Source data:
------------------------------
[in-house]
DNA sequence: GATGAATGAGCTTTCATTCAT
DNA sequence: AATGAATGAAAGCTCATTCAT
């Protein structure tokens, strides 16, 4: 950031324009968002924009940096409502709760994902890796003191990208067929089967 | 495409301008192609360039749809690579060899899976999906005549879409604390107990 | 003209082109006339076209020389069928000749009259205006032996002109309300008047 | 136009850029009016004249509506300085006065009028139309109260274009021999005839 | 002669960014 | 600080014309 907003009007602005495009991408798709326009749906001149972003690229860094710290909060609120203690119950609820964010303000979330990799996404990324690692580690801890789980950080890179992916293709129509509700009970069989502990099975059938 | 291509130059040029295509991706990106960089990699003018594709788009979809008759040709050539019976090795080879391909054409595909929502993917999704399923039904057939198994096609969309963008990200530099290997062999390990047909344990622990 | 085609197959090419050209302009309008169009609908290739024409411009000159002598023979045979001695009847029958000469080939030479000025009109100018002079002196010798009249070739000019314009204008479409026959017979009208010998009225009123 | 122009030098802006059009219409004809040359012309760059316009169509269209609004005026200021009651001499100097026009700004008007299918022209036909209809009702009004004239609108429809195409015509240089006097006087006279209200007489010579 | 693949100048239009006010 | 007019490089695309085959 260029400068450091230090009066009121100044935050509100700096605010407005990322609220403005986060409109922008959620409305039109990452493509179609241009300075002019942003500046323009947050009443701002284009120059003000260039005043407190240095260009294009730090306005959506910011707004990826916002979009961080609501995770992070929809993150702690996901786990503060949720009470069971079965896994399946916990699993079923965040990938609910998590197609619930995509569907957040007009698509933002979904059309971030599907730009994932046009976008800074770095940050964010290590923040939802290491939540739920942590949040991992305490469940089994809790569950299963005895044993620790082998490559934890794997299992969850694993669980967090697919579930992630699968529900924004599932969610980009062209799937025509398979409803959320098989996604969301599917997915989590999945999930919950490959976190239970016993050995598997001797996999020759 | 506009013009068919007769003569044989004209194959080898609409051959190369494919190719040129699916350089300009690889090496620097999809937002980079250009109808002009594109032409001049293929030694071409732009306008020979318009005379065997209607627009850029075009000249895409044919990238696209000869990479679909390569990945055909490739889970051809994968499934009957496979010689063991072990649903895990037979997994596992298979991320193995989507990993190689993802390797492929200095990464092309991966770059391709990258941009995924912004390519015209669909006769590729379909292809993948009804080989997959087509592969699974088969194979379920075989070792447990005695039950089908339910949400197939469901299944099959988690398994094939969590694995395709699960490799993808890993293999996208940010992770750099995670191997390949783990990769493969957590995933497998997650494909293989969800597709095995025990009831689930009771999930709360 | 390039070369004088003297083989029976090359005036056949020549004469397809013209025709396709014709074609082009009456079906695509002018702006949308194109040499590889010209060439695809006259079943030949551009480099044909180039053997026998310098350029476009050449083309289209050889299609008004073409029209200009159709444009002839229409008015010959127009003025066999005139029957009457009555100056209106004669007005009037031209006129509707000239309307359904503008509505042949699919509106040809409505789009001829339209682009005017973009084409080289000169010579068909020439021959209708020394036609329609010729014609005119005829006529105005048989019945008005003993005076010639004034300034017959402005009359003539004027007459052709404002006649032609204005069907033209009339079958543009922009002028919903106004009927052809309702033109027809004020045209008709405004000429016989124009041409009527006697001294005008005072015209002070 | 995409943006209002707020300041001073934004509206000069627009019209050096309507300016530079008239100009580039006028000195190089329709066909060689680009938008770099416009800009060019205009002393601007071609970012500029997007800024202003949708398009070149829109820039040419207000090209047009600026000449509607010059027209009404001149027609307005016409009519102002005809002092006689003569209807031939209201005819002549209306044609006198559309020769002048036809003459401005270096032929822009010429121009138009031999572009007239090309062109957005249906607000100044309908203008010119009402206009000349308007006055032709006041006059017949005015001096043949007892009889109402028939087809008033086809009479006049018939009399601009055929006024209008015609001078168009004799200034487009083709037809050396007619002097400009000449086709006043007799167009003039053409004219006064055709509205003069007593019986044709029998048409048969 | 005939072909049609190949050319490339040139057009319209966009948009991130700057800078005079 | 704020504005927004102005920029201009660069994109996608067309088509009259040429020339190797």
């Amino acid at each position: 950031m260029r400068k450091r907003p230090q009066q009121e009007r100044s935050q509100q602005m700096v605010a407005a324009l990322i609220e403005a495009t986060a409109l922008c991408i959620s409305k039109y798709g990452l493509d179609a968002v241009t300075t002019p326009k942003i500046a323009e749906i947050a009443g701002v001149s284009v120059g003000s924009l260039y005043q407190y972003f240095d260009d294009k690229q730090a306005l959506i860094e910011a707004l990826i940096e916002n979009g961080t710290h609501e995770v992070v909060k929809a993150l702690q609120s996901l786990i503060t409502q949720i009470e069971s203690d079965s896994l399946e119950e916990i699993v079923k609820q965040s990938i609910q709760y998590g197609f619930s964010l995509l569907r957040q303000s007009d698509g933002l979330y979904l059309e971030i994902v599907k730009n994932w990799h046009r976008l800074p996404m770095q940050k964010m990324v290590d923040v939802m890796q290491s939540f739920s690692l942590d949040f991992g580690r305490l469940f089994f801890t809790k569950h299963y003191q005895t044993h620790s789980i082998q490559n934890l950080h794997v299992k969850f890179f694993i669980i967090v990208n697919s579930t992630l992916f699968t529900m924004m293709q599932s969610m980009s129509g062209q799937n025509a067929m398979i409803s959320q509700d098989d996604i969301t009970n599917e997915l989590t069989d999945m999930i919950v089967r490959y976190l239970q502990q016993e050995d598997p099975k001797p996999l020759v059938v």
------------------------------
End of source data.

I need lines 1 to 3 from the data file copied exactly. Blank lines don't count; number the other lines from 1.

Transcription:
[in-house]
DNA sequence: GATGAATGAGCTTTCATTCAT
DNA sequence: AATGAATGAAAGCTCATTCAT